Meniscal ossicle with associated tear of the posterior root

Posted By Rita Cruz
Meniscal ossicle with associated tear of the posterior root

Gender, Age

Male, 29

Diagnosis

Meniscal ossicle with associated tear of the posterior root

History

A 29-year-old man presents with knee pain after a bicycle fall 10 days prior, with occasional locking feeling.

Findings

Radiographs showed a millimetric ossification projected over the posteromedial articular space of the knee. Magnetic resonance imaging (MRI) revealed an intrasubstance ossification of the posterior root of the medial meniscus, as well as a tear of the posterior root and bone contusions on both posterior tibial plateau.

Discussion

A meniscal ossicle (ossification within the substance of the meniscus) is a rare entity, with a reported incidence of 0.15% in a study of 1287 consecutive MRI examinations [1]. Histologically it is composed of trabecular and lamellar bone containing bone marrow, surrounded by cartilage within the meniscus [2]. By far the most frequent location is the posterior root or horn of the medial meniscus. This is presumably due to two factors, the first being the strong posteromedial tibial attachment of the medial meniscus rendering it less mobile and more vulnerable to lesions, and the second being the abundant vascularization of this area which facilitates heterotopic ossification of injured meniscal tissue. Several pathophysiologic hypotheses have been proposed. Metaplasia and heterotopic ossification secondary to trauma (single or repetitive microtrauma) is currently favoured [3]. CLINICAL PERSPECTIVE A meniscal ossicle can be an incidental asymptomatic finding, but is usually associated with intermittent pain and can be accompanied by an effusion. Mechanical locking (as in cases of intraarticular loose body) is uncommon but may occur and radiographic confusion with a loose body is frequent. There is a high likelihood of associated meniscal tears near the ossicle, particularly in the posterior root [3]. Detection and management of associated meniscal injuries, as well as differentiation from a loose body that requires removal, is important to prevent early osteoarthritis and cartilage lesions [2-4]. IMAGING PERSPECTIVE MRI is the modality of choice for conclusively diagnosing meniscal ossicles and depicting concurrent intraarticular pathology that may influence management. The key finding is a well-defined structure with signal intensity identical to normal bone marrow within the substance of the meniscus. TREATMENT Asymptomatic patients without associated injuries are managed conservatively. Non-operative treatment is also recommended for non-surgical candidates and those with advanced osteoarthrosis [5]. Arthroscopic removal and meniscal repair is the treatment of choice. DIFFERENTIAL DIAGNOSIS Ossified intraarticular loose body Chondrocalcinosis Osteochondritis dissecans Avulsion fracture (posterior meniscal root, posterior cruciate ligament, semimembranosus tendon)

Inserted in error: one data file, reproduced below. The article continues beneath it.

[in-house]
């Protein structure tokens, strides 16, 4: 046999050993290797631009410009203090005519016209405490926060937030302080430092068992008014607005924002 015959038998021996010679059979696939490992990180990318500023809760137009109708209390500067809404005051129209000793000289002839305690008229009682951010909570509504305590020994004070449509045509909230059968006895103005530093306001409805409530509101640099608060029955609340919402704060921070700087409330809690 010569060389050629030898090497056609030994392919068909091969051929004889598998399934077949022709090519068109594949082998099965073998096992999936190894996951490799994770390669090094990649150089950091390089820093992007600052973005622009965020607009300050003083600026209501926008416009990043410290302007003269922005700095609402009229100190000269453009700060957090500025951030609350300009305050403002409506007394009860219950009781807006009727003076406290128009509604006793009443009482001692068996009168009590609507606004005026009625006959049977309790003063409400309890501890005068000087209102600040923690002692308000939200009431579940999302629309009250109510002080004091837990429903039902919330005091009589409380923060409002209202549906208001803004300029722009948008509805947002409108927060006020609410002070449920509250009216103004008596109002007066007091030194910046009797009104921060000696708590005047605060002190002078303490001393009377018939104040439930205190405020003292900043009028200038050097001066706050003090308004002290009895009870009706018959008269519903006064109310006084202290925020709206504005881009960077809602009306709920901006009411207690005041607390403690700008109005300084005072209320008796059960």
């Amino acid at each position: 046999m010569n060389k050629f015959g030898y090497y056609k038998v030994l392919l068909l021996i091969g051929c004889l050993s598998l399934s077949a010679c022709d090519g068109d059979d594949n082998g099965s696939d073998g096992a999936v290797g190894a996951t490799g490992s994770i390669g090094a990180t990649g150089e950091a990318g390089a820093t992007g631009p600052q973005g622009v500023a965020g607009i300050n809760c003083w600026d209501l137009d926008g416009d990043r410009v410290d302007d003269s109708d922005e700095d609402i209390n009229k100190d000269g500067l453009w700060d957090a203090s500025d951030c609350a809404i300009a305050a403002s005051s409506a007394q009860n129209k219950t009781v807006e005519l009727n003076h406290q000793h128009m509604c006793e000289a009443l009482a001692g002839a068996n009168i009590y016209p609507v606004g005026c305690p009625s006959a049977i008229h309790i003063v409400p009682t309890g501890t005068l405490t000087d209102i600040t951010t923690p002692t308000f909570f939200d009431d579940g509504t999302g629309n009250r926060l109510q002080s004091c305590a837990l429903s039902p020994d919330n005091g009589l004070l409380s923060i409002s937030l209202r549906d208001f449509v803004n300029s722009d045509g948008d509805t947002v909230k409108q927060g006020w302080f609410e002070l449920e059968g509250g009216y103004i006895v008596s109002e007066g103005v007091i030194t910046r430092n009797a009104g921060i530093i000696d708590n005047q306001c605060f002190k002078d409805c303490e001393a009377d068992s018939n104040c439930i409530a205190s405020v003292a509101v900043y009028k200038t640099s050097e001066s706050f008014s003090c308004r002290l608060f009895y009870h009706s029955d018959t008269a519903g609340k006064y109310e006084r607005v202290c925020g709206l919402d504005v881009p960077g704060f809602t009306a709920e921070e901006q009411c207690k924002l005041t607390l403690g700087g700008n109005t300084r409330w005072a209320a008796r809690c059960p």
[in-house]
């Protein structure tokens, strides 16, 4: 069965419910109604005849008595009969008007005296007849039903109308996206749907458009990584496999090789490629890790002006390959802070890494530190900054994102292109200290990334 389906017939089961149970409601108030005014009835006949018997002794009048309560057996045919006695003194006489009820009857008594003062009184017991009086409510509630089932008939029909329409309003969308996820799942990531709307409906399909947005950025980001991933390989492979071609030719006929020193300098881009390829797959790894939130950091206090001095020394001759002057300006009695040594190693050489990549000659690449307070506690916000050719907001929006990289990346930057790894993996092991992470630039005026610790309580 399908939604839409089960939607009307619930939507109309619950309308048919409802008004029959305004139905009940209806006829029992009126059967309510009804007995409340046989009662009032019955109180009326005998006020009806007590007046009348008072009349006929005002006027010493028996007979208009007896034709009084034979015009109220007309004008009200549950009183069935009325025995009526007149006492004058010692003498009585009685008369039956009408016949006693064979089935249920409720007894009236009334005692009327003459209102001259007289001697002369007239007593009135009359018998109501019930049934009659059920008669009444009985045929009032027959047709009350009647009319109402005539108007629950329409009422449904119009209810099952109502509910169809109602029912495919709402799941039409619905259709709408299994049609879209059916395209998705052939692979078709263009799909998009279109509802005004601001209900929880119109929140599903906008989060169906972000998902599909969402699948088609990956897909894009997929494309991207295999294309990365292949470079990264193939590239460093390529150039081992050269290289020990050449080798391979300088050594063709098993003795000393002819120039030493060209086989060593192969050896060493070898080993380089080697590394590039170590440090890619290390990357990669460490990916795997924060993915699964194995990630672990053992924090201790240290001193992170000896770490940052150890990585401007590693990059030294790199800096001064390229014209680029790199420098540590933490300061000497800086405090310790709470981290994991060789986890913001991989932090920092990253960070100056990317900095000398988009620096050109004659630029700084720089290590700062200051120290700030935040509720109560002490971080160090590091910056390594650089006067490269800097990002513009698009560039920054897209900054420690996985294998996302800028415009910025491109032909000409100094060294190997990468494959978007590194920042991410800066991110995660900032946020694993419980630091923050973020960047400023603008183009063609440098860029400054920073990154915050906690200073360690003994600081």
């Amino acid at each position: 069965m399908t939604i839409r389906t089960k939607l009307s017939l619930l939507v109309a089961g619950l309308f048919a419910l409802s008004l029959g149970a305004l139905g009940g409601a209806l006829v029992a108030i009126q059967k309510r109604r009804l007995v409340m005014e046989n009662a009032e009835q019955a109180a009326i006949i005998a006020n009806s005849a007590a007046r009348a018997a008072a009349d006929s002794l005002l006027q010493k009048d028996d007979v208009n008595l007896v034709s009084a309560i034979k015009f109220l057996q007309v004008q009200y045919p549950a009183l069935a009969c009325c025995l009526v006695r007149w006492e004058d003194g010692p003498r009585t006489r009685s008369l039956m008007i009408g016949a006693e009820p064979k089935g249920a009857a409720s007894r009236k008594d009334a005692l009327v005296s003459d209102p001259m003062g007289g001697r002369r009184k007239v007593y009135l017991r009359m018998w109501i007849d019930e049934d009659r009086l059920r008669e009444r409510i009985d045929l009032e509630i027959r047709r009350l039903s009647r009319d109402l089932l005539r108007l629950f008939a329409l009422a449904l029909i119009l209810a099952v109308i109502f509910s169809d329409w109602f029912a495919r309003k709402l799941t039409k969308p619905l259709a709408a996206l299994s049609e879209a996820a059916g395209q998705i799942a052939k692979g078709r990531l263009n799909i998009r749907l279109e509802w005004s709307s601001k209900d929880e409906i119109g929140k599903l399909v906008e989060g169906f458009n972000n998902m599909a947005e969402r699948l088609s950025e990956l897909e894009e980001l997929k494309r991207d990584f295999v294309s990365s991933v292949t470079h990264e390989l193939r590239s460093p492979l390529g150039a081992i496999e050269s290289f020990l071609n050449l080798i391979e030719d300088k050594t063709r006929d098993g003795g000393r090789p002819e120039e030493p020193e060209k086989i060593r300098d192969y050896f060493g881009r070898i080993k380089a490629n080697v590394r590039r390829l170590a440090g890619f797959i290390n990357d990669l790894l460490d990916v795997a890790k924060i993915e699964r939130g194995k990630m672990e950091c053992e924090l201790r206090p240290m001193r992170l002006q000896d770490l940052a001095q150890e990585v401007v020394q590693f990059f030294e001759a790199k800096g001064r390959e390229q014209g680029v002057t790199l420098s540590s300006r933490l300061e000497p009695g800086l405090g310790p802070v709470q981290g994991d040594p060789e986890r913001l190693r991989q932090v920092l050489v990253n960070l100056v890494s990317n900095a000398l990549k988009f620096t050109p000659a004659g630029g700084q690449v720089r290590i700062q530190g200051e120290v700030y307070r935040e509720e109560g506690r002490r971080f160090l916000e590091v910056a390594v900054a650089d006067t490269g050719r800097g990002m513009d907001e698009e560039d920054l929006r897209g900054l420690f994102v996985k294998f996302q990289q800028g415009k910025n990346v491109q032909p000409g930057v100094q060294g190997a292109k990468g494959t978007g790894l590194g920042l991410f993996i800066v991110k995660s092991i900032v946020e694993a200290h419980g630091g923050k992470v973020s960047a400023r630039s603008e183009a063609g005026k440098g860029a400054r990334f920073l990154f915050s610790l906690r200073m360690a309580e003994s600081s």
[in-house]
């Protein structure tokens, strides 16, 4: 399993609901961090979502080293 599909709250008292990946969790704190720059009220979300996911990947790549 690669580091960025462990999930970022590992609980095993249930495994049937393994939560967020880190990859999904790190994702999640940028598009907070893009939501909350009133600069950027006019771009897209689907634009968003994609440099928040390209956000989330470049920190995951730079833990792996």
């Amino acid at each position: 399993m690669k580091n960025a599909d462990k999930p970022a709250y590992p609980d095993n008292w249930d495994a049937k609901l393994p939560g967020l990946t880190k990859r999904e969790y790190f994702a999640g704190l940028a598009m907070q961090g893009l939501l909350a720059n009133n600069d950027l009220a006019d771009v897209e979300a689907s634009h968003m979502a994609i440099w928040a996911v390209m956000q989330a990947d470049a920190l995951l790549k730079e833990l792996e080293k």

Pearls

-A meniscal ossicle is commonly confused with a loose intraarticular body. MRI can conclusively make the diagnosis and depict associated lesions, avoiding unnecessary arthroscopy exploration in asymptomatic patients. -The presence of a meniscal ossicle should prompt the radiologist to perform a careful meniscal tear search, especially near the posterior root.

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